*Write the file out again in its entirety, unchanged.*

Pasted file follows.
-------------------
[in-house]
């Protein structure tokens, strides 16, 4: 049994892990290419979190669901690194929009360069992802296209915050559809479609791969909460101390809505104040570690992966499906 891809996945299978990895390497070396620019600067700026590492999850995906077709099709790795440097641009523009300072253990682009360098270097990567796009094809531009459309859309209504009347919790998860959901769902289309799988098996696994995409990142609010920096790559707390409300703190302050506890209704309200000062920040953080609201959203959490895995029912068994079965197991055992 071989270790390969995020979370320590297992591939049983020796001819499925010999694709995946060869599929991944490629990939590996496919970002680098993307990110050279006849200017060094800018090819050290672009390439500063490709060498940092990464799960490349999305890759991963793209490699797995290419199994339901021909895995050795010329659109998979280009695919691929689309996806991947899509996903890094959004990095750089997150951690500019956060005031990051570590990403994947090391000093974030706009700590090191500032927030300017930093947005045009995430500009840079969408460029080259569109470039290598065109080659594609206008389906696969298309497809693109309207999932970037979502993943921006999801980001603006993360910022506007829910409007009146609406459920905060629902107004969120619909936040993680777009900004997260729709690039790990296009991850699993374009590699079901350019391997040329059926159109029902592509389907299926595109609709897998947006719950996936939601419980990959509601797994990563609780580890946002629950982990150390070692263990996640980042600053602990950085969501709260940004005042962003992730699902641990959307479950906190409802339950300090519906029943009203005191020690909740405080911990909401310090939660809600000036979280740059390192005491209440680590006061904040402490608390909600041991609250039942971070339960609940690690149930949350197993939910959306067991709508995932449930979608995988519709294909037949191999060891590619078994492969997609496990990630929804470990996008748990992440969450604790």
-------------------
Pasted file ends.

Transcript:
[in-house]
């Protein structure tokens, strides 16, 4: 049994892990290419979190669901690194929009360069992802296209915050559809479609791969909460101390809505104040570690992966499906 891809996945299978990895390497070396620019600067700026590492999850995906077709099709790795440097641009523009300072253990682009360098270097990567796009094809531009459309859309209504009347919790998860959901769902289309799988098996696994995409990142609010920096790559707390409300703190302050506890209704309200000062920040953080609201959203959490895995029912068994079965197991055992 071989270790390969995020979370320590297992591939049983020796001819499925010999694709995946060869599929991944490629990939590996496919970002680098993307990110050279006849200017060094800018090819050290672009390439500063490709060498940092990464799960490349999305890759991963793209490699797995290419199994339901021909895995050795010329659109998979280009695919691929689309996806991947899509996903890094959004990095750089997150951690500019956060005031990051570590990403994947090391000093974030706009700590090191500032927030300017930093947005045009995430500009840079969408460029080259569109470039290598065109080659594609206008389906696969298309497809693109309207999932970037979502993943921006999801980001603006993360910022506007829910409007009146609406459920905060629902107004969120619909936040993680777009900004997260729709690039790990296009991850699993374009590699079901350019391997040329059926159109029902592509389907299926595109609709897998947006719950996936939601419980990959509601797994990563609780580890946002629950982990150390070692263990996640980042600053602990950085969501709260940004005042962003992730699902641990959307479950906190409802339950300090519906029943009203005191020690909740405080911990909401310090939660809600000036979280740059390192005491209440680590006061904040402490608390909600041991609250039942971070339960609940690690149930949350197993939910959306067991709508995932449930979608995988519709294909037949191999060891590619078994492969997609496990990630929804470990996008748990992440969450604790």